You won’t need to think or read about everything in this much depth. Sometimes just asking the descriptive questions may be enough, for example if you are just reading something to gain a basic understanding of a topic. It is when you need to make sense of and produce assignments, in particular, that you need to engage critically with a topic and this model can be used to help you.

3. Critical reading

You will select sources and read them in different ways depending on their value to your assignment. For example, you might read to:

  • get a general overview of the text, for which skimming through it may be adequate;
  • look for specific information or to understand some core concepts by scanning the text; or
  • examine the text in depth and actively ask questions of the source, in order to understand its relevance and reliability for your own research topic.

The last approach is particularly important for any work you submit for assessment.

You should ask yourself:

  • Why am I reading this? Are you reading for a presentation, assignment, pre-reading for a lecture, or for finding ideas?
  • What do I want to get out of it? Are you looking for specific facts, a general idea of the content, the author’s viewpoint?
  • What do I already know?
  • How will I know when I have read enough?

Select what and how to read

Usually, you can’t read all the texts you find on a topic, or even everything suggested on a long reading list. You need to make choices and be selective.

Opt for quality and not quantity, and choose reliable and current sources. We also recommend that you start with an easy text to give you an overview of the topic.

You could choose one of four main reading strategies. These are:

  • Predicting: making an educated guess about what the text is about before you start to read.
  • Scanning: looking through the text very quickly to look for keywords.
  • Skimming: reading the introduction and the first line of each paragraph to work out what the text is about.
  • Intensive reading: reading a short section of text slowly and carefully.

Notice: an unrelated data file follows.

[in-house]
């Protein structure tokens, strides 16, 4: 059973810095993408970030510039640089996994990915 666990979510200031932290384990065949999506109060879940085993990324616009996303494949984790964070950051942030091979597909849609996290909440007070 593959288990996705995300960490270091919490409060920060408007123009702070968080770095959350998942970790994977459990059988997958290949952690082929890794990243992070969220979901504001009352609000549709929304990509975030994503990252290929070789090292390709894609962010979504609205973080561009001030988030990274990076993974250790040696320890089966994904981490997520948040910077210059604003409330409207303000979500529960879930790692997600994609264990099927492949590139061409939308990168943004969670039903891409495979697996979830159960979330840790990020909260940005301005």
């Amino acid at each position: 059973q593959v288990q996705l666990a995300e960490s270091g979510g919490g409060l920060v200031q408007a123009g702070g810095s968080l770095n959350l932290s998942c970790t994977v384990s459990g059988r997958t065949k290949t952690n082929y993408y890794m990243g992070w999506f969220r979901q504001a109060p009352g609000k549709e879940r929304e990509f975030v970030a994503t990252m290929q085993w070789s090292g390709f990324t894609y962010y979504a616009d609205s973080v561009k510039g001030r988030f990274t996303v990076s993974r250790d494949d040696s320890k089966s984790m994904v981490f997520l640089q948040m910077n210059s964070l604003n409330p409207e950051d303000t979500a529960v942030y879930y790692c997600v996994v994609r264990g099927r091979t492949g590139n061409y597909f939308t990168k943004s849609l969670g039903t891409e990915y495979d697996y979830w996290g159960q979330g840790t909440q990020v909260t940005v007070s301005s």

4. Evaluating information

Your work will benefit from using high-quality evidence and information. But with so much information out there, how can you decide what to use? Not everything you find, particularly on the web, is of a good standard or appropriate for academic study. You need to be able to think critically and judge what is relevant and appropriate for your purpose.

Think about each source by asking yourself:

  • Who is the author and what are their interests?
  • Is the material objective?
  • When was the material published? Is the information up-to-date?
  • What evidence is provided?
  • How relevant is the material to your work?

Critical reading questions

Once you have made an initial judgement that a source appears to be useful and relevant, you then need to analyse it in more depth by asking appropriate questions of the source that determine whether the research, ideas or arguments presented are worthy of discussion in your writing.

Some of the questions you need to ask yourself are:

  • What is the main purpose of this text?
  • When was it written and in what context?
  • Is the author an expert or academic?
  • How convincing is their argument/conclusion and why (not)?
  • Has something been omitted? What and why?
  • How is this text significant to your research?
  • What are the strengths and weaknesses of this text?
  • What is your position on the subject?
  • Does it contradict or support other evidence?
  • What else needs considering?

The questions will help you to evaluate the relevance and significance of the reading at hand to your research. You will be prompted to make the decision on how you will use the reading and what the relation is between this reading and the other information you have read.

However, this is not a comprehensive list and you may need to adapt or add your own questions for your subject, different assignments or a particular purpose.

Evaluating the author’s argument

When you have found a section of text that is directly relevant to your essay title or research, you need to slow down and read it more intensively. Critical reading is about analysing and evaluating the author’s argument, not just looking for information.

The author should outline their viewpoint clearly and provide evidence from reliable sources to back this up.